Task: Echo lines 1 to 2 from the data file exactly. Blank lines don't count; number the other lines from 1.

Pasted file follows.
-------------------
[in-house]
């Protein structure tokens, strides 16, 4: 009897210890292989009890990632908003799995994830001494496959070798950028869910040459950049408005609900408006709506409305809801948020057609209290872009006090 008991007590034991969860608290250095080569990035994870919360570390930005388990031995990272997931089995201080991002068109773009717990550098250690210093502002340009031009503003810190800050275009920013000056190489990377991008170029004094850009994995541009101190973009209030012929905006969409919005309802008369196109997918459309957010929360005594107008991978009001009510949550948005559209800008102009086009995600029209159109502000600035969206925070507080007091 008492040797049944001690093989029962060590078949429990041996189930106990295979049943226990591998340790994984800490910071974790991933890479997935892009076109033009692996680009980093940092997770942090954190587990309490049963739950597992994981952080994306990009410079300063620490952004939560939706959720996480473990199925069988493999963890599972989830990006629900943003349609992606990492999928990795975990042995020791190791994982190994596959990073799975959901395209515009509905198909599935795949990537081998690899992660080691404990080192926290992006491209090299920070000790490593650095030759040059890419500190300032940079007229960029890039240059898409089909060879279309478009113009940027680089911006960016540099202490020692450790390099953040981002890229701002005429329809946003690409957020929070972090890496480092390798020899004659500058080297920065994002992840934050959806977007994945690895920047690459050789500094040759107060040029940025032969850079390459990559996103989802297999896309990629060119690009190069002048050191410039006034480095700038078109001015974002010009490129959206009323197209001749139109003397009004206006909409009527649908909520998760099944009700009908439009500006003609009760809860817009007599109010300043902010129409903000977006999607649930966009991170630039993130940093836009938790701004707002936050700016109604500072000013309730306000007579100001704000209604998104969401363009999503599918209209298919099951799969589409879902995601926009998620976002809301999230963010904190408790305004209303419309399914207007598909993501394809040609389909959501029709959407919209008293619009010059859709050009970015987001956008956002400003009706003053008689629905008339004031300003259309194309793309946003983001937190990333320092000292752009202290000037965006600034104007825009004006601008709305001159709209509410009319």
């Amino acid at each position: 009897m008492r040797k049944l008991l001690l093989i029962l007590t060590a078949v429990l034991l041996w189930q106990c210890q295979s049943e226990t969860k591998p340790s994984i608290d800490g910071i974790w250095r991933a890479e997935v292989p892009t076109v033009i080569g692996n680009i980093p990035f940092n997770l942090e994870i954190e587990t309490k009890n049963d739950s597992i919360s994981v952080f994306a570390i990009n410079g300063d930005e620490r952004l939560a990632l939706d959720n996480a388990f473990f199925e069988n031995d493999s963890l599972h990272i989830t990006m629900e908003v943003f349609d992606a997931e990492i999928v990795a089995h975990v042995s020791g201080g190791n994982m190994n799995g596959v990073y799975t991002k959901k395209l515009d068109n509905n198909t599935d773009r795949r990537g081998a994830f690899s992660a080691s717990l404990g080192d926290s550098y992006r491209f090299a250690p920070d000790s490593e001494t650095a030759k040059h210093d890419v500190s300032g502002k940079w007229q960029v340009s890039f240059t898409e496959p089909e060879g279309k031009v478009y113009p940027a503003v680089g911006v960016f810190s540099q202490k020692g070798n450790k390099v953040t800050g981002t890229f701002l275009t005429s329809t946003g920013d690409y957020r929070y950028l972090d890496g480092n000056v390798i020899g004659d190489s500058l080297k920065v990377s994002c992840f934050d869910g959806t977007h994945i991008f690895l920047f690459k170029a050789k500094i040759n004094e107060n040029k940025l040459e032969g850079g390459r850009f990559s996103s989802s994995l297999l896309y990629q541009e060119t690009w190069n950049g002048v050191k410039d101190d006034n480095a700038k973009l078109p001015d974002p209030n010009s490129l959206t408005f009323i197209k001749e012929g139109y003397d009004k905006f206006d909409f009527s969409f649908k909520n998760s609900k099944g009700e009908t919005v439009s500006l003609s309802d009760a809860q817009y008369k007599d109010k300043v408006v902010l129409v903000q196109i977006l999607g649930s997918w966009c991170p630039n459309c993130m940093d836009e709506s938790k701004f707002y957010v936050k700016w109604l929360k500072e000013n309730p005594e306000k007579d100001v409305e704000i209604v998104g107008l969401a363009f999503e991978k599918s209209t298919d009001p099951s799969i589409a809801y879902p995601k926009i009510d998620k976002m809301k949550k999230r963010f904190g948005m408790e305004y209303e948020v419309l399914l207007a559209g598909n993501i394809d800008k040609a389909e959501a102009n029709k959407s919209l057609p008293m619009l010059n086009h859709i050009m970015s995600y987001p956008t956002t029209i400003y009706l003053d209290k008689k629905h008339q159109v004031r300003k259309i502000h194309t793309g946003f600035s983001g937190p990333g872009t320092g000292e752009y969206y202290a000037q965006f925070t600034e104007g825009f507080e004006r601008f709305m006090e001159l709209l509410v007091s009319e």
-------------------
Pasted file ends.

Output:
[in-house]
């Protein structure tokens, strides 16, 4: 009897210890292989009890990632908003799995994830001494496959070798950028869910040459950049408005609900408006709506409305809801948020057609209290872009006090 008991007590034991969860608290250095080569990035994870919360570390930005388990031995990272997931089995201080991002068109773009717990550098250690210093502002340009031009503003810190800050275009920013000056190489990377991008170029004094850009994995541009101190973009209030012929905006969409919005309802008369196109997918459309957010929360005594107008991978009001009510949550948005559209800008102009086009995600029209159109502000600035969206925070507080007091 008492040797049944001690093989029962060590078949429990041996189930106990295979049943226990591998340790994984800490910071974790991933890479997935892009076109033009692996680009980093940092997770942090954190587990309490049963739950597992994981952080994306990009410079300063620490952004939560939706959720996480473990199925069988493999963890599972989830990006629900943003349609992606990492999928990795975990042995020791190791994982190994596959990073799975959901395209515009509905198909599935795949990537081998690899992660080691404990080192926290992006491209090299920070000790490593650095030759040059890419500190300032940079007229960029890039240059898409089909060879279309478009113009940027680089911006960016540099202490020692450790390099953040981002890229701002005429329809946003690409957020929070972090890496480092390798020899004659500058080297920065994002992840934050959806977007994945690895920047690459050789500094040759107060040029940025032969850079390459990559996103989802297999896309990629060119690009190069002048050191410039006034480095700038078109001015974002010009490129959206009323197209001749139109003397009004206006909409009527649908909520998760099944009700009908439009500006003609009760809860817009007599109010300043902010129409903000977006999607649930966009991170630039993130940093836009938790701004707002936050700016109604500072000013309730306000007579100001704000209604998104969401363009999503599918209209298919099951799969589409879902995601926009998620976002809301999230963010904190408790305004209303419309399914207007598909993501394809040609389909959501029709959407919209008293619009010059859709050009970015987001956008956002400003009706003053008689629905008339004031300003259309194309793309946003983001937190990333320092000292752009202290000037965006600034104007825009004006601008709305001159709209509410009319």